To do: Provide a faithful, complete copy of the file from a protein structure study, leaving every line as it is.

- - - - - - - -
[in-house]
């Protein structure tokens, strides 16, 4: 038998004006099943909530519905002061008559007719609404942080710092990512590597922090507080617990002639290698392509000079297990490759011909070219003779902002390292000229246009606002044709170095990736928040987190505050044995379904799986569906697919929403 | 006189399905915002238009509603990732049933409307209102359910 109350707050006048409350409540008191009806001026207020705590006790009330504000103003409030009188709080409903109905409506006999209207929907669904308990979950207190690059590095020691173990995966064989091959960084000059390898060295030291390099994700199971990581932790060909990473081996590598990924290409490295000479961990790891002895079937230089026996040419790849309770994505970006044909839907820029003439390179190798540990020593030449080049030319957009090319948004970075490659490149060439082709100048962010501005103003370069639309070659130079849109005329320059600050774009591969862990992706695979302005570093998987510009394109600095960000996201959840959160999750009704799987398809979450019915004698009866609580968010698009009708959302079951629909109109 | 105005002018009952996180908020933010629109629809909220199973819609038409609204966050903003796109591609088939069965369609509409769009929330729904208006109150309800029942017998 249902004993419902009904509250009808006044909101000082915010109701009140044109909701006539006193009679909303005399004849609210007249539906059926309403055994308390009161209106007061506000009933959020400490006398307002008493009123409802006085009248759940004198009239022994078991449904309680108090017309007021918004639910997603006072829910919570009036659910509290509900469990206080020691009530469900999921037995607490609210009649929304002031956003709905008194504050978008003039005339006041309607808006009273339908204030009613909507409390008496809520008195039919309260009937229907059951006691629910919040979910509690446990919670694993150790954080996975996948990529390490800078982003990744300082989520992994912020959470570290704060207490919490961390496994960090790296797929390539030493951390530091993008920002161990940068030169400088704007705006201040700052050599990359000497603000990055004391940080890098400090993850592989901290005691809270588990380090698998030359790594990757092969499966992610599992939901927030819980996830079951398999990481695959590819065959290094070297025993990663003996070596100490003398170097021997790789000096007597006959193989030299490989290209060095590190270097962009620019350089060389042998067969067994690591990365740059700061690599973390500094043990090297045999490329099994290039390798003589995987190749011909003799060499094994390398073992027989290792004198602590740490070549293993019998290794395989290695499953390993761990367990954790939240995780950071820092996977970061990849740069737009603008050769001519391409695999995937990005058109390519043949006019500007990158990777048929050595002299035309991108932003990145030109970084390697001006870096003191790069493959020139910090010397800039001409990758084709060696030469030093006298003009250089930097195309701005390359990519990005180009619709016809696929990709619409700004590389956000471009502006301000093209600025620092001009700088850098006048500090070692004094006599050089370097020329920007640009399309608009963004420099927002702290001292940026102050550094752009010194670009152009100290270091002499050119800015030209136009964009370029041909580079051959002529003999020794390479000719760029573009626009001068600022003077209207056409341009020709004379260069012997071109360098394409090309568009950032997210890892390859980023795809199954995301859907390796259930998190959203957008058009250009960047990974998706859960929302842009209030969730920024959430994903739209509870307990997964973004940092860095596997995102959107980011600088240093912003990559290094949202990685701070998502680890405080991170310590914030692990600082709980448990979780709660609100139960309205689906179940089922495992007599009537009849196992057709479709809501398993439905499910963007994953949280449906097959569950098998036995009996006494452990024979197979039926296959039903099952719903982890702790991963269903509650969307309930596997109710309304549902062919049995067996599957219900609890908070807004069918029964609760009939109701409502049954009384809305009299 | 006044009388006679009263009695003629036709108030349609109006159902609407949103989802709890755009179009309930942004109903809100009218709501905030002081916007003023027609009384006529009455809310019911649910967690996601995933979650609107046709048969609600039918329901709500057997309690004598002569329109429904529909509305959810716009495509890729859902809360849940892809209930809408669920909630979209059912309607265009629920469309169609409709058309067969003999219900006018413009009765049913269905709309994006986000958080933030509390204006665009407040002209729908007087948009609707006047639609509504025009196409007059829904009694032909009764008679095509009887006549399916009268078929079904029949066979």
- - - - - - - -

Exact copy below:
[in-house]
């Protein structure tokens, strides 16, 4: 038998004006099943909530519905002061008559007719609404942080710092990512590597922090507080617990002639290698392509000079297990490759011909070219003779902002390292000229246009606002044709170095990736928040987190505050044995379904799986569906697919929403 | 006189399905915002238009509603990732049933409307209102359910 109350707050006048409350409540008191009806001026207020705590006790009330504000103003409030009188709080409903109905409506006999209207929907669904308990979950207190690059590095020691173990995966064989091959960084000059390898060295030291390099994700199971990581932790060909990473081996590598990924290409490295000479961990790891002895079937230089026996040419790849309770994505970006044909839907820029003439390179190798540990020593030449080049030319957009090319948004970075490659490149060439082709100048962010501005103003370069639309070659130079849109005329320059600050774009591969862990992706695979302005570093998987510009394109600095960000996201959840959160999750009704799987398809979450019915004698009866609580968010698009009708959302079951629909109109 | 105005002018009952996180908020933010629109629809909220199973819609038409609204966050903003796109591609088939069965369609509409769009929330729904208006109150309800029942017998 249902004993419902009904509250009808006044909101000082915010109701009140044109909701006539006193009679909303005399004849609210007249539906059926309403055994308390009161209106007061506000009933959020400490006398307002008493009123409802006085009248759940004198009239022994078991449904309680108090017309007021918004639910997603006072829910919570009036659910509290509900469990206080020691009530469900999921037995607490609210009649929304002031956003709905008194504050978008003039005339006041309607808006009273339908204030009613909507409390008496809520008195039919309260009937229907059951006691629910919040979910509690446990919670694993150790954080996975996948990529390490800078982003990744300082989520992994912020959470570290704060207490919490961390496994960090790296797929390539030493951390530091993008920002161990940068030169400088704007705006201040700052050599990359000497603000990055004391940080890098400090993850592989901290005691809270588990380090698998030359790594990757092969499966992610599992939901927030819980996830079951398999990481695959590819065959290094070297025993990663003996070596100490003398170097021997790789000096007597006959193989030299490989290209060095590190270097962009620019350089060389042998067969067994690591990365740059700061690599973390500094043990090297045999490329099994290039390798003589995987190749011909003799060499094994390398073992027989290792004198602590740490070549293993019998290794395989290695499953390993761990367990954790939240995780950071820092996977970061990849740069737009603008050769001519391409695999995937990005058109390519043949006019500007990158990777048929050595002299035309991108932003990145030109970084390697001006870096003191790069493959020139910090010397800039001409990758084709060696030469030093006298003009250089930097195309701005390359990519990005180009619709016809696929990709619409700004590389956000471009502006301000093209600025620092001009700088850098006048500090070692004094006599050089370097020329920007640009399309608009963004420099927002702290001292940026102050550094752009010194670009152009100290270091002499050119800015030209136009964009370029041909580079051959002529003999020794390479000719760029573009626009001068600022003077209207056409341009020709004379260069012997071109360098394409090309568009950032997210890892390859980023795809199954995301859907390796259930998190959203957008058009250009960047990974998706859960929302842009209030969730920024959430994903739209509870307990997964973004940092860095596997995102959107980011600088240093912003990559290094949202990685701070998502680890405080991170310590914030692990600082709980448990979780709660609100139960309205689906179940089922495992007599009537009849196992057709479709809501398993439905499910963007994953949280449906097959569950098998036995009996006494452990024979197979039926296959039903099952719903982890702790991963269903509650969307309930596997109710309304549902062919049995067996599957219900609890908070807004069918029964609760009939109701409502049954009384809305009299 | 006044009388006679009263009695003629036709108030349609109006159902609407949103989802709890755009179009309930942004109903809100009218709501905030002081916007003023027609009384006529009455809310019911649910967690996601995933979650609107046709048969609600039918329901709500057997309690004598002569329109429904529909509305959810716009495509890729859902809360849940892809209930809408669920909630979209059912309607265009629920469309169609409709058309067969003999219900006018413009009765049913269905709309994006986000958080933030509390204006665009407040002209729908007087948009609707006047639609509504025009196409007059829904009694032909009764008679095509009887006549399916009268078929079904029949066979």